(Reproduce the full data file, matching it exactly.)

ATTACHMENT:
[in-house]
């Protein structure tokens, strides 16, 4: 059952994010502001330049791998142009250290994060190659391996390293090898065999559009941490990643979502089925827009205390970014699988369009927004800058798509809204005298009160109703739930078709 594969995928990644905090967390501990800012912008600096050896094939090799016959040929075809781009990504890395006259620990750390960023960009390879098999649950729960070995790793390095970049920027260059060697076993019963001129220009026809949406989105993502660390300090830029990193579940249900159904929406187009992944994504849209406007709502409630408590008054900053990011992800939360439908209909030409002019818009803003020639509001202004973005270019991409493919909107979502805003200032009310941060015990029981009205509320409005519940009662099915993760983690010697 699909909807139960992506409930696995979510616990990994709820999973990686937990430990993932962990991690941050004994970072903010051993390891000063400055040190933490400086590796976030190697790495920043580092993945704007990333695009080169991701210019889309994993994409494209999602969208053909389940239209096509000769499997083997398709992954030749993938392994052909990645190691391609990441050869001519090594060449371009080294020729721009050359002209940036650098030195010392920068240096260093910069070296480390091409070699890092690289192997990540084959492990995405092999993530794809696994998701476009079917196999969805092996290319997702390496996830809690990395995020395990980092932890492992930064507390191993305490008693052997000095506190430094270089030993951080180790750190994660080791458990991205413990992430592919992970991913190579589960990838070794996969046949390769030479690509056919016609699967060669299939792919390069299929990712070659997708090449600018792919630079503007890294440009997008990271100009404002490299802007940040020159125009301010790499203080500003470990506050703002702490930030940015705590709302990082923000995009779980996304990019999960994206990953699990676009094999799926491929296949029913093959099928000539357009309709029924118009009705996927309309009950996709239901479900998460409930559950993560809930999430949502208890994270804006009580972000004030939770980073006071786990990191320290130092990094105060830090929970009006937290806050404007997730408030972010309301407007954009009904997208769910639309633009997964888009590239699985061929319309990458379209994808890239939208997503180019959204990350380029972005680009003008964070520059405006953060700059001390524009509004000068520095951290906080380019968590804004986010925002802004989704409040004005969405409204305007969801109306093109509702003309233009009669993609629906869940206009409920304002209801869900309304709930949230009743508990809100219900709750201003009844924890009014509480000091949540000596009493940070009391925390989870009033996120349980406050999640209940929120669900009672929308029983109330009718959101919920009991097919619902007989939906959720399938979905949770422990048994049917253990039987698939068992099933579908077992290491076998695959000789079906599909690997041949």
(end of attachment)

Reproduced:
[in-house]
């Protein structure tokens, strides 16, 4: 059952994010502001330049791998142009250290994060190659391996390293090898065999559009941490990643979502089925827009205390970014699988369009927004800058798509809204005298009160109703739930078709 594969995928990644905090967390501990800012912008600096050896094939090799016959040929075809781009990504890395006259620990750390960023960009390879098999649950729960070995790793390095970049920027260059060697076993019963001129220009026809949406989105993502660390300090830029990193579940249900159904929406187009992944994504849209406007709502409630408590008054900053990011992800939360439908209909030409002019818009803003020639509001202004973005270019991409493919909107979502805003200032009310941060015990029981009205509320409005519940009662099915993760983690010697 699909909807139960992506409930696995979510616990990994709820999973990686937990430990993932962990991690941050004994970072903010051993390891000063400055040190933490400086590796976030190697790495920043580092993945704007990333695009080169991701210019889309994993994409494209999602969208053909389940239209096509000769499997083997398709992954030749993938392994052909990645190691391609990441050869001519090594060449371009080294020729721009050359002209940036650098030195010392920068240096260093910069070296480390091409070699890092690289192997990540084959492990995405092999993530794809696994998701476009079917196999969805092996290319997702390496996830809690990395995020395990980092932890492992930064507390191993305490008693052997000095506190430094270089030993951080180790750190994660080791458990991205413990992430592919992970991913190579589960990838070794996969046949390769030479690509056919016609699967060669299939792919390069299929990712070659997708090449600018792919630079503007890294440009997008990271100009404002490299802007940040020159125009301010790499203080500003470990506050703002702490930030940015705590709302990082923000995009779980996304990019999960994206990953699990676009094999799926491929296949029913093959099928000539357009309709029924118009009705996927309309009950996709239901479900998460409930559950993560809930999430949502208890994270804006009580972000004030939770980073006071786990990191320290130092990094105060830090929970009006937290806050404007997730408030972010309301407007954009009904997208769910639309633009997964888009590239699985061929319309990458379209994808890239939208997503180019959204990350380029972005680009003008964070520059405006953060700059001390524009509004000068520095951290906080380019968590804004986010925002802004989704409040004005969405409204305007969801109306093109509702003309233009009669993609629906869940206009409920304002209801869900309304709930949230009743508990809100219900709750201003009844924890009014509480000091949540000596009493940070009391925390989870009033996120349980406050999640209940929120669900009672929308029983109330009718959101919920009991097919619902007989939906959720399938979905949770422990048994049917253990039987698939068992099933579908077992290491076998695959000789079906599909690997041949």